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Partner Communities

As part of its commitment to Jewish people throughout the world, Jewish Federation of Greater MetroWest NJ has developed special relationships with six overseas communities. Each partnership is unique, and all further our commitment to Klal Yisrael and tikkun olam — the unity of our worldwide Jewish family and repairing the world.

Learn about our unique connection to Jewish communities around the world.

Israel Partner Communities in the Negev

“In 1955 David Ben Gurion challenged the people of Israel to develop the Negev and make it flourish, and we have taken that challenge seriously.” Following Ben Gurion’s dream to make the desert bloom, Greater MetroWest NJ is currently the leading Diaspora community in developing the Negev, with a myriad of operations, partnerships, and activities in the region.


Ofakim is a development city of 34,000 in the northern Negev, midway between Beersheva and Gaza. The Merchavim Regional Council consists of 14 small communities (moshavim) in the surrounding area. Our relationship with these communities is part of Partnership 2000, a Jewish Agency Israeli (JAFI) program which began in 1996. The partnership has evolved from a focus on economic development to a wide range of initiatives designed to enhance the quality of life, with an emphasis on youth activities, volunteer development, student leadership programs, an art center, music and sports activities, and enriched school day projects including a nutrition program, youth-at-risk programs, and much more.


Arad is located on the border of the Negev and Judean Deserts, near the Dead Sea. The city is home to a diverse population that includes Ashkenazim and Sephardim, secular and religious, Russians, Ethiopians, and Bedouins, as well as native-born Israelis. The New Jersey/Arad Partnership fosters enduring relationships among Jewish communities by funding an array of programs, including economic development, arts and culture, strengthening youth, and program that connect Arad and New Jersey.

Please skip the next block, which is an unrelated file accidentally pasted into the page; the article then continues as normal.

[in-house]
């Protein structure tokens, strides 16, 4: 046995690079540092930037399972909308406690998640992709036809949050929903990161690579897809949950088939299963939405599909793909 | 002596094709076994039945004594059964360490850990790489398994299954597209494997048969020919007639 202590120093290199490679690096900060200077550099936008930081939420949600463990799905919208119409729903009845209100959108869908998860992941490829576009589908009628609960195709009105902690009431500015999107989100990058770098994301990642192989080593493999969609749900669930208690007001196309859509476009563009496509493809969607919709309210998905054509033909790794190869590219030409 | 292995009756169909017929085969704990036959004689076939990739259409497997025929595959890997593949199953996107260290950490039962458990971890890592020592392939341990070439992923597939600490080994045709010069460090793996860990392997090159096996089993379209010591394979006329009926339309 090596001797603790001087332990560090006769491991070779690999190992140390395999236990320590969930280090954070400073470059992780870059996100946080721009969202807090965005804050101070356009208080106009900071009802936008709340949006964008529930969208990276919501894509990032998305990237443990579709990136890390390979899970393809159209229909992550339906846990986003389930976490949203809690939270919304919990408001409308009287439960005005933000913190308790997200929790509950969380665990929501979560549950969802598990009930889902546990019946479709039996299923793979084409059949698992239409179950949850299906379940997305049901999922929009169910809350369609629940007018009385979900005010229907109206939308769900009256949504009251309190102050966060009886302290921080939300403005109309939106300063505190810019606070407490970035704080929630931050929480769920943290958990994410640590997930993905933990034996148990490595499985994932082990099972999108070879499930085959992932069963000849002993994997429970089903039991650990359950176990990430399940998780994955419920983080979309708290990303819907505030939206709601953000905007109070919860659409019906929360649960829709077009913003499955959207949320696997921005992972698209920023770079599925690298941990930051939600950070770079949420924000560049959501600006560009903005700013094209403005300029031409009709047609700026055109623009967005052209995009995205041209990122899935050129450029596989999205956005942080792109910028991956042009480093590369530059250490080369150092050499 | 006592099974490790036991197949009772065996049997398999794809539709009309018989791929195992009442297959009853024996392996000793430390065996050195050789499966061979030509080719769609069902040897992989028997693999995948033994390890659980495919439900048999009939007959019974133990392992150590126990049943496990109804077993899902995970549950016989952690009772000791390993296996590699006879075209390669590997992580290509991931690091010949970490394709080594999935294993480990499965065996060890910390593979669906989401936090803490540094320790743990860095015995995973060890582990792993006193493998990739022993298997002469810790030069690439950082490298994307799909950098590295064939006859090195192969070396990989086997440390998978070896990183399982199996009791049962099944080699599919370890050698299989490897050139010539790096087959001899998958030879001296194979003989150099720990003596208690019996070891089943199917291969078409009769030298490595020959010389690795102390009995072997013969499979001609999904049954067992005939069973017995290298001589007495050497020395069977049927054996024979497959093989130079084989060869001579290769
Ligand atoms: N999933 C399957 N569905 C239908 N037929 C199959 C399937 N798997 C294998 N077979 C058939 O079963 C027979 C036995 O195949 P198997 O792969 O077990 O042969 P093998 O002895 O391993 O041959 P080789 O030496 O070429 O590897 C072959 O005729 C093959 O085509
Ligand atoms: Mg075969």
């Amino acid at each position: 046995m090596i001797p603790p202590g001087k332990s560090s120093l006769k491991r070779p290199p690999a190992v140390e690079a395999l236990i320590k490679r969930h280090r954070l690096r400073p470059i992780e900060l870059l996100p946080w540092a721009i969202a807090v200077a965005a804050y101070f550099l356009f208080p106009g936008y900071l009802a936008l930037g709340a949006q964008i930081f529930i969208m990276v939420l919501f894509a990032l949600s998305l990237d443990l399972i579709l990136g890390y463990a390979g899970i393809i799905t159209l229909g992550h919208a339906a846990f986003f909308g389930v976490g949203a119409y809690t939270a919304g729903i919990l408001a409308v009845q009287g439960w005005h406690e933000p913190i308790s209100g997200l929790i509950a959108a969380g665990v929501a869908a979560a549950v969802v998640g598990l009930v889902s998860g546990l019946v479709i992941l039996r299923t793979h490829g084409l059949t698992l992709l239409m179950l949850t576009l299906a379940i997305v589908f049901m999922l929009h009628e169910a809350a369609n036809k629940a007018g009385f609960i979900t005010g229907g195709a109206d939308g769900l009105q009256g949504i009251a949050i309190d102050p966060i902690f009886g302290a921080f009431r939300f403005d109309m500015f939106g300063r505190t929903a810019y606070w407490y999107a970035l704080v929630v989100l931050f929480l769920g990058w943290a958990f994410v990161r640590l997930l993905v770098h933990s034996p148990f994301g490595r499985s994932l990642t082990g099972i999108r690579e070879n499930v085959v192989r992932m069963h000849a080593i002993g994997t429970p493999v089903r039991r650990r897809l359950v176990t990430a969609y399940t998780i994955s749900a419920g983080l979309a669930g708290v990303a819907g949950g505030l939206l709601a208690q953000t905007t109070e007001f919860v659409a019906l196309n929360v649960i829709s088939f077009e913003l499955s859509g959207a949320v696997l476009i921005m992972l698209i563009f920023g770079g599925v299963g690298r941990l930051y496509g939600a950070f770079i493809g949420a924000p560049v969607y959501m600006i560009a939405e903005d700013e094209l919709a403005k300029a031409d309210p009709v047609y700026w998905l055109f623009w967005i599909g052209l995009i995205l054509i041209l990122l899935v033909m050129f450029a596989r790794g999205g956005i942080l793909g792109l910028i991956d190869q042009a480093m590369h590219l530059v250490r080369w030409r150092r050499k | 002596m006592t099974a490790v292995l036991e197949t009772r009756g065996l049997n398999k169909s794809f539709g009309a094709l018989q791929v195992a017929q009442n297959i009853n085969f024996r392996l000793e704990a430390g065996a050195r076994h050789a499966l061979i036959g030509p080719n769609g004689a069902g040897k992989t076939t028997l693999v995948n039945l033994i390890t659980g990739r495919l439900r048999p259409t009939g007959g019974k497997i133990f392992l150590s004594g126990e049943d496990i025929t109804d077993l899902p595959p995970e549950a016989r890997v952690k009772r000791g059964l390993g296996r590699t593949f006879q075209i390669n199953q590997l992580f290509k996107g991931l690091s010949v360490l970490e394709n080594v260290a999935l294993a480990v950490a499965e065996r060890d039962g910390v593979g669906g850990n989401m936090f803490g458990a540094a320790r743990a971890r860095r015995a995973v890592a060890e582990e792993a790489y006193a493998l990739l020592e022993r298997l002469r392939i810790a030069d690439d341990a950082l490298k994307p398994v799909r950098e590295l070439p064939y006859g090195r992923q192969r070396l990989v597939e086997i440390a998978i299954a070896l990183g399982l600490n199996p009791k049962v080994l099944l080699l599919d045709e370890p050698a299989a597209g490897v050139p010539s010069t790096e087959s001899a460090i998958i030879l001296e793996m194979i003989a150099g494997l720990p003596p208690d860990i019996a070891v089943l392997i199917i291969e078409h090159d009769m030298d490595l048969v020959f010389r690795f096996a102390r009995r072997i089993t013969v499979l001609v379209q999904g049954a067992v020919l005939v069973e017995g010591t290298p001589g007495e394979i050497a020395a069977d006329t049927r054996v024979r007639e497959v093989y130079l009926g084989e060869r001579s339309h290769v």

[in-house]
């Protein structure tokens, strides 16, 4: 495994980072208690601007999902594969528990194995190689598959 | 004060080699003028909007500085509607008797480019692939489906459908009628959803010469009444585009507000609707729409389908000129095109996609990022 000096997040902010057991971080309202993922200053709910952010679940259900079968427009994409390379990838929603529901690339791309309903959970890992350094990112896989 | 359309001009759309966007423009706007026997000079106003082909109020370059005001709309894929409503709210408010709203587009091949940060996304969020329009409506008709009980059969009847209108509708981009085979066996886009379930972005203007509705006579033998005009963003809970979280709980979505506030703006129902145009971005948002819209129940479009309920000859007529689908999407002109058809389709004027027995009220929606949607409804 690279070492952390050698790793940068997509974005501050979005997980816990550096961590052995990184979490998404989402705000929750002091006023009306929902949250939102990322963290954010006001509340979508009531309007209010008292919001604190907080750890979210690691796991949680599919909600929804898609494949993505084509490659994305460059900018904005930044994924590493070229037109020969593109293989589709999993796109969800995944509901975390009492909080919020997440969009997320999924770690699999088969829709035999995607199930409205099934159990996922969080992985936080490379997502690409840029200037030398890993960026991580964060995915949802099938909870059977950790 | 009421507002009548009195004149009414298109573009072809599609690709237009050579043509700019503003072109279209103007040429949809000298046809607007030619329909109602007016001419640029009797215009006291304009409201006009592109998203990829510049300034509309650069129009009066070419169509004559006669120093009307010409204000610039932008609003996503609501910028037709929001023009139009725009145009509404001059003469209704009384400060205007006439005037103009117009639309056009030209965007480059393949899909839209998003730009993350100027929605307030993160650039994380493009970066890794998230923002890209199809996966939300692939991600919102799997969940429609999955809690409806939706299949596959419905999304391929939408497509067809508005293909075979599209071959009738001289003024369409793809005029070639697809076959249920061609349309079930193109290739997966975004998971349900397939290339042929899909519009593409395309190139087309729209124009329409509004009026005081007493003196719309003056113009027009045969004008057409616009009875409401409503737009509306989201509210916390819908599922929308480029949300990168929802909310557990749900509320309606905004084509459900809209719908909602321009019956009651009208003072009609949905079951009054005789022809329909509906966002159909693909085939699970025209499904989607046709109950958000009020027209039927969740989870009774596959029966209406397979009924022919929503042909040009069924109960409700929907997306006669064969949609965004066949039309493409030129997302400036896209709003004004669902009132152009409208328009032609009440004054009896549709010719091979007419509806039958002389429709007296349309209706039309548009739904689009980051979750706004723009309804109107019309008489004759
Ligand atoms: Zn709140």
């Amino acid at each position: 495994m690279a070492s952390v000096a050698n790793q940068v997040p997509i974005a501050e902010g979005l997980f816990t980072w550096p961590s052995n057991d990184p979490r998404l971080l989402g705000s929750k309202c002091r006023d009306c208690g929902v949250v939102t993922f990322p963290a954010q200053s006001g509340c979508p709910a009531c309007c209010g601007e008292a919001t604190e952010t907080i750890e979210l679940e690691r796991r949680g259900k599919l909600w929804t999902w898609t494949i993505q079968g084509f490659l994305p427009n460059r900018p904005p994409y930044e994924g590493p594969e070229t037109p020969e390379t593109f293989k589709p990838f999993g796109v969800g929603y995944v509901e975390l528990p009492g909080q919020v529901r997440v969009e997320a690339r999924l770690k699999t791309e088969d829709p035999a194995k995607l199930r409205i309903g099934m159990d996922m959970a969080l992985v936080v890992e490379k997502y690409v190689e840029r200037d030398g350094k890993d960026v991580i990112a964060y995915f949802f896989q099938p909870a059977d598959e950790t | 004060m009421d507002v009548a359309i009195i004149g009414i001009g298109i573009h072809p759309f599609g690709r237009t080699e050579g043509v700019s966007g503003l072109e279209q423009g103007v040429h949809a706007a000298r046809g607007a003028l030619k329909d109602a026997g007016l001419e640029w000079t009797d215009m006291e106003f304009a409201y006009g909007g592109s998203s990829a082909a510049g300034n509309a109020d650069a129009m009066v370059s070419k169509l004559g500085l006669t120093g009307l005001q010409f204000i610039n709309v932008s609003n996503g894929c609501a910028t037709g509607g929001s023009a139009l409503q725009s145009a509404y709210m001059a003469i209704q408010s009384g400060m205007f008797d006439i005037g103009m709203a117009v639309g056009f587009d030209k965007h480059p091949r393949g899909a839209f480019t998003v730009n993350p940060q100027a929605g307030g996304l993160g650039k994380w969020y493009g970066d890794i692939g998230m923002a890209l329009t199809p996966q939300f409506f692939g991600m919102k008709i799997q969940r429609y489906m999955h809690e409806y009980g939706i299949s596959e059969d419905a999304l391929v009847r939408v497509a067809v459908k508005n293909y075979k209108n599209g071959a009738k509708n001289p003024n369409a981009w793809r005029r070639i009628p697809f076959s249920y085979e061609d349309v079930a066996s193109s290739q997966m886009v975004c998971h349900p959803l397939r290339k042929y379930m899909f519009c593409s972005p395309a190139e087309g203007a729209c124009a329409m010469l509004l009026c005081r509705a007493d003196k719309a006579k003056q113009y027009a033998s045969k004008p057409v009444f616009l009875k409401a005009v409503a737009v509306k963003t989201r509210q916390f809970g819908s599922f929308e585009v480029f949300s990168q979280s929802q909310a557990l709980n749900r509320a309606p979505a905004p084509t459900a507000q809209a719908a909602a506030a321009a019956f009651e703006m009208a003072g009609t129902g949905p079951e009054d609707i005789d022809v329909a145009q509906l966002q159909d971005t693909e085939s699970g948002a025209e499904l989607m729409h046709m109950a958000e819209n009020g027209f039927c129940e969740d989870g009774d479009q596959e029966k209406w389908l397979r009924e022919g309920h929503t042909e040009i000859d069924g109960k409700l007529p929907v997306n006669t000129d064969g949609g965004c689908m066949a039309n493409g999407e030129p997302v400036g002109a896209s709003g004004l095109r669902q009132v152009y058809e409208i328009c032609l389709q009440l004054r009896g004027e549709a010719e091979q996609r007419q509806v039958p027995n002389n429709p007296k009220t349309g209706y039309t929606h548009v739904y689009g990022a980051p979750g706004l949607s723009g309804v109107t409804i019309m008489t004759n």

Kibbutz Erez

Kibbutz Erez is located on the Gaza border in the northern Negev. Since the beginning of the Second Intifada, the region has become a target for terrorists and hundreds of kassam rocket attacks. Jewish Federation of Greater MetroWest NJ’s special relationship with Kibbutz Erez began in response to the difficult security situation in Israel and Federation’s desire to assist communities on the front line. Projects funded in cooperation with the Sha’ar HaNegev Regional Council include: refurbishment of bomb shelters, construction and renovation of a safe room attached to one of the children’s houses, renovation and reinforcement of the kibbutz’s medical clinics, donation of an emergency generator, and much more.


Israel Partner Communities Outside of the Negev

Rishon LeZion

South of Tel Aviv, Rishon LeZion is the fourth largest city in Israel. Project Renewal, focusing on the disadvantaged neighborhood of Ramat Eliyahu (now called Neve Eliyahu) was the beginning of Jewish Federation of Greater MetroWest NJ’s partnership with the city in 1978. Federation has maintained an active relationship with the neighborhood and has developed a close connection with the entire city.


A Druze village in the northern Galillee, Hurfeish became connected to Greater MetroWest as a result of the Second Lebanon War in 2006. We recognized the significant contribution that the Druze population makes to the State of Israel through its loyal participation in civil affairs and the Israel Defense Forces. We are the only U.S. Federation with a partner relationship that connects a Diaspora Jewish community to an Israeli Arab village.


Jewish Diaspora Partner Community

Cherkassy, Ukraine

In central Ukraine, about midway between Kiev and Odessa, Cherkassy is both a city and a county. The city has an overall population of 350,000, and 1.5 million more live in the county. The total Jewish population in the area is 8,000-9,000. Federation’s partnership began in 1996 through the JDC, and has focused on developing the Jewish community, providing Jewish education, fostering Jewish identity, and aiding the elderly, most of whom live in dire poverty.